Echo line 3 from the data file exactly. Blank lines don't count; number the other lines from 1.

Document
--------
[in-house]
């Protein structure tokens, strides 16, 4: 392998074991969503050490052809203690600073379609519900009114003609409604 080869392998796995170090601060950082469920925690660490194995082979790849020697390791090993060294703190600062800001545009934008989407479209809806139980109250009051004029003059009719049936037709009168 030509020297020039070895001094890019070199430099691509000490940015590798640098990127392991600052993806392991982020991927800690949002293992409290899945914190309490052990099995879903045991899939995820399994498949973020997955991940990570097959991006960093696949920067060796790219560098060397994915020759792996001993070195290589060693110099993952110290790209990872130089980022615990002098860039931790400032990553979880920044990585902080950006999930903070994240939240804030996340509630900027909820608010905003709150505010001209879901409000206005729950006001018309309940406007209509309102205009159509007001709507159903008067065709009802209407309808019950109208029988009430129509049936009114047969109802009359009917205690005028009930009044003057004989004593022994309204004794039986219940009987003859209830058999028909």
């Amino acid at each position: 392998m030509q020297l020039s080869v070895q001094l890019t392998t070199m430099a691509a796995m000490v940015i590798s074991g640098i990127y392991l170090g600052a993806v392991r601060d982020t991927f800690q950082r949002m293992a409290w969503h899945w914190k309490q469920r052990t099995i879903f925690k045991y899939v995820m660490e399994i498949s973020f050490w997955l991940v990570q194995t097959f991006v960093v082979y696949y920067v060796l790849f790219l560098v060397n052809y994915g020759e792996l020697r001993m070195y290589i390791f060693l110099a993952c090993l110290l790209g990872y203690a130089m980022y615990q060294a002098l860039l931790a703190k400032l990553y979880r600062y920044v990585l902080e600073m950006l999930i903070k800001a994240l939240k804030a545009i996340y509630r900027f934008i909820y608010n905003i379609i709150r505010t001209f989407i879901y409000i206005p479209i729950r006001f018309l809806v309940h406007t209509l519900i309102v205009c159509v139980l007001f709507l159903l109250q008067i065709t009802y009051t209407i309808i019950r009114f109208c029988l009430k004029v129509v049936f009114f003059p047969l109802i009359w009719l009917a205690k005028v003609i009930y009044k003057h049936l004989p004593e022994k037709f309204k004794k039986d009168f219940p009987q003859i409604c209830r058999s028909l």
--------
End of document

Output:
């Amino acid at each position: 392998m030509q020297l020039s080869v070895q001094l890019t392998t070199m430099a691509a796995m000490v940015i590798s074991g640098i990127y392991l170090g600052a993806v392991r601060d982020t991927f800690q950082r949002m293992a409290w969503h899945w914190k309490q469920r052990t099995i879903f925690k045991y899939v995820m660490e399994i498949s973020f050490w997955l991940v990570q194995t097959f991006v960093v082979y696949y920067v060796l790849f790219l560098v060397n052809y994915g020759e792996l020697r001993m070195y290589i390791f060693l110099a993952c090993l110290l790209g990872y203690a130089m980022y615990q060294a002098l860039l931790a703190k400032l990553y979880r600062y920044v990585l902080e600073m950006l999930i903070k800001a994240l939240k804030a545009i996340y509630r900027f934008i909820y608010n905003i379609i709150r505010t001209f989407i879901y409000i206005p479209i729950r006001f018309l809806v309940h406007t209509l519900i309102v205009c159509v139980l007001f709507l159903l109250q008067i065709t009802y009051t209407i309808i019950r009114f109208c029988l009430k004029v129509v049936f009114f003059p047969l109802i009359w009719l009917a205690k005028v003609i009930y009044k003057h049936l004989p004593e022994k037709f309204k004794k039986d009168f219940p009987q003859i409604c209830r058999s028909l």